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Central Asia: Analyst Discusses Investment Prospects

London, 21 May 1998 (RFE/RL) -- A business conference in London the past two days has been looking at the investment climate in Russia, East and Central Europe and Central Asia.

The conference, "Investing in Russia, Eastern Europe and Central Asia -- the Coming Boom" was staged jointly by Britain's Royal Institute of International Affairs, a leading think-tank, and the Regent Pacific commercial group.

One of the "star" speakers was Shirin Akiner, who is acknowledged as one of the world's leading authorities on the five Central Asian countries: Uzbekistan, Kazakhstan, Turkmenistan, Kyrgyzstan and Tajikistan.

Akiner, who has acted as a consultant for several award-winning radio and TV films on Central Asia, including "Gift of God," a BBC TV documentary on the Aral Sea, and "Man without a Horse," a BBC TV documentary on Turkmen refugees from Afghanistan, teaches a number of courses relating to Central Asia at the School of Oriental and African Studies, London University. She delivered a keynote address to the London conference yesterday on "The investment environment in Central Asia. She spoke with RFE/RL:

RFE/RL: This two-day conference has been talking about the coming economic boom in Central Asia as well as Russia and east and central Europe. What were your impressions of the conference? Are we looking at a boom in Central Asia?

Shirin Akiner: The conference has been very upbeat in tone. However, it is understandable that people are asking: what are the prospects? The prospects are good, but the problem is, when are they likely to mature? Now, for Central Asia, I don't think that the boom is going to come next year or the year after. It may well come in five years or 10 years. It is a question of building the right environment. And that is going to take time.

RFE/RL: Were there any lessons from the conference about what economic future lies ahead for the five Central Asian countries?

Shirin Akiner: Central Asia did not receive a huge amount of attention at this conference but the very fact that it was included (on the agenda) means that there is interest. People, it seems to me, are wanting to gather information at this stage. It's already gone beyond the stage when only a narrow range of specialists were interested. Now a much broader range of businessmen are interested. But they are still gathering information, gathering impressions. So if there is going to be investment on a large scale, it will take a while to mature.

RFE/RL: There has been a lot of talk about a new Silk Road running through Central Asia with oil and gas pipelines, fiber optics, roads, railways. Do you think that this is realistic, that we are going to see a new Silk Road, that regional communications are going to greatly improve, and, indeed, that the Central Asians are going to be at the crossroads of Asia and Europe?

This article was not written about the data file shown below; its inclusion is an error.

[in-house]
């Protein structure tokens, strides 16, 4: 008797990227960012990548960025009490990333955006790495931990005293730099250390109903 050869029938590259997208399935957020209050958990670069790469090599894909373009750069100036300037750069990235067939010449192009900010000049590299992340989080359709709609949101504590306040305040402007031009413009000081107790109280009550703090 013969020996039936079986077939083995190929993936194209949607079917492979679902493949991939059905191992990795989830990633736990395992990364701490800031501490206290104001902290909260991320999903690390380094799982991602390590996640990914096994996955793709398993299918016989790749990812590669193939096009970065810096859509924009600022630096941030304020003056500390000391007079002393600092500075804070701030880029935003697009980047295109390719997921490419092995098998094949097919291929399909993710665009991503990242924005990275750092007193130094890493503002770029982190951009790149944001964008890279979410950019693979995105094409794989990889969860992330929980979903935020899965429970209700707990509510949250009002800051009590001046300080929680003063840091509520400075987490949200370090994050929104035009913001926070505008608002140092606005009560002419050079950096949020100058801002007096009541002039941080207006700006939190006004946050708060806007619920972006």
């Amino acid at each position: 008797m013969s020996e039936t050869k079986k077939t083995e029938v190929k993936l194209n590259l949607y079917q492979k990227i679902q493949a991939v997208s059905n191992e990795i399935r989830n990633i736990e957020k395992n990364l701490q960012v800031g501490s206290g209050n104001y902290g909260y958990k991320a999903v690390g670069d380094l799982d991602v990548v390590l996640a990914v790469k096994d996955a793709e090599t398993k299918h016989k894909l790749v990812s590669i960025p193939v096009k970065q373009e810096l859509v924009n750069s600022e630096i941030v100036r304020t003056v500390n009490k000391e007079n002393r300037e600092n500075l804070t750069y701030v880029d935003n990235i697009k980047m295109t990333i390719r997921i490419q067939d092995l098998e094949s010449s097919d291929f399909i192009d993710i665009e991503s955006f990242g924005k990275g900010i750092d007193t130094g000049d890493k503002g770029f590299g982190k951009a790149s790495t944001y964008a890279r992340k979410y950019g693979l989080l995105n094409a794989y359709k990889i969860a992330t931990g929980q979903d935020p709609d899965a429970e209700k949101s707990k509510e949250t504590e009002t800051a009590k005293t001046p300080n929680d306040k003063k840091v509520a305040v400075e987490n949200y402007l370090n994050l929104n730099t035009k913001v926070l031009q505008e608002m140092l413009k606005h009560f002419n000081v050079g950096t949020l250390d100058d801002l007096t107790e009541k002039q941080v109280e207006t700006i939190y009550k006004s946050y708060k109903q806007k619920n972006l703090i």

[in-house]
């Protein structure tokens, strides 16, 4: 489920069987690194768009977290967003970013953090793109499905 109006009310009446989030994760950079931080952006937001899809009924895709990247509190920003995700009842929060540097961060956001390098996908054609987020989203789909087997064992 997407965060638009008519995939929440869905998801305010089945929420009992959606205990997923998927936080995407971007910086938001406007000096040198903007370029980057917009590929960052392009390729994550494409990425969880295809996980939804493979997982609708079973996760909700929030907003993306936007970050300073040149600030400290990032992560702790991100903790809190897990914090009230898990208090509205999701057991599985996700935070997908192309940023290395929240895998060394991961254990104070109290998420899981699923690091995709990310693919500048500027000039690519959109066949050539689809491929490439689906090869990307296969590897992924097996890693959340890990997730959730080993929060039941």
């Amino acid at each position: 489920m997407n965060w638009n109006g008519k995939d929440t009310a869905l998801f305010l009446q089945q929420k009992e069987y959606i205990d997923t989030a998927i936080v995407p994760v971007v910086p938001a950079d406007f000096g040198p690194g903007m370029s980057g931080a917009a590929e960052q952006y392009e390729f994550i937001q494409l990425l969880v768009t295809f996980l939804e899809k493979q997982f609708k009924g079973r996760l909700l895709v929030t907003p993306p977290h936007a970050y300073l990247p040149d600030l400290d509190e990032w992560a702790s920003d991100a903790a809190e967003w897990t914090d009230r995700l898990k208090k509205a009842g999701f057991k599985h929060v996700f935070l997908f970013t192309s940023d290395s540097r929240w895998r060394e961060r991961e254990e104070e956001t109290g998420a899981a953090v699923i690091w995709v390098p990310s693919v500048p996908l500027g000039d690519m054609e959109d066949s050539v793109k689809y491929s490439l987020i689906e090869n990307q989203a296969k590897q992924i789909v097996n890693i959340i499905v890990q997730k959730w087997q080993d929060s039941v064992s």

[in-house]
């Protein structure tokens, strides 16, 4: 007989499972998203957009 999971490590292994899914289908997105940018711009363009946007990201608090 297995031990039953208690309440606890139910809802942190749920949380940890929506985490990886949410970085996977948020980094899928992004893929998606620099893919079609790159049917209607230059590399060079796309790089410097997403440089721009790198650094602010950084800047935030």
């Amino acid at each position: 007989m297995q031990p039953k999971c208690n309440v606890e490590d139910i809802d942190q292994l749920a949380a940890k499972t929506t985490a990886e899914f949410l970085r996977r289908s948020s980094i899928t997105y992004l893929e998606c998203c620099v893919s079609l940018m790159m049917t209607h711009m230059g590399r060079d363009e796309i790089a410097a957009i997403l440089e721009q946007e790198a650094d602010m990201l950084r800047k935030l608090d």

Shirin Akiner: Whether Central Asia is going to be the heart of a transcontinental communications and transportation system will depend very much indeed as to whether, firstly, it is economically viable, and secondly, whether it is administratively successful. In principle, of course it's possible. Everything is possible if you pay enough. I am not yet convinced that it does make economic sense to transport goods over this huge distance. As far as communications are concerned, these fiber optic lines, yes, that's very promising. But for roads and railway networks, I am less optimistic in the near future. Maybe in the long-term, something will happen. It must also be borne in mind that administrative problems, border crossings, customs tariffs, have not been in any way, as yet, coordinated, and there are huge problems crossing from one area within a single country, let alone crossing from one country to another. Until these questions are resolved, it's going to be very difficult. So, again, it could happen, but again it could happen, but it will take time.

RFE/RL: With the break-up of the Soviet Union in 1991, there was a lot of talk about the Central Asian countries falling under the influence of Turkey and Iran. But it seems to me that they have avoided this, and they have steered quite an independent line. Is that your impression?

Shirin Akiner: Yes. The Central Asian states have made it quite clear from the beginning that they were not going to be drawn into any ideological bloc. They are not particularly within the Turkish sphere of influence, nor particularly within the Iranian sphere. What is interesting is the way they have managed to look both to the east, that is to say, to Asia, and to the West, to Europe and America, rather even-handedly. All five continents of the world are now involved in central Asia. Most recently, the South Africans have just entered the scene. The Central Asians are really dealing quite even-handedly with them all. I think this is quite a success for their foreign policy.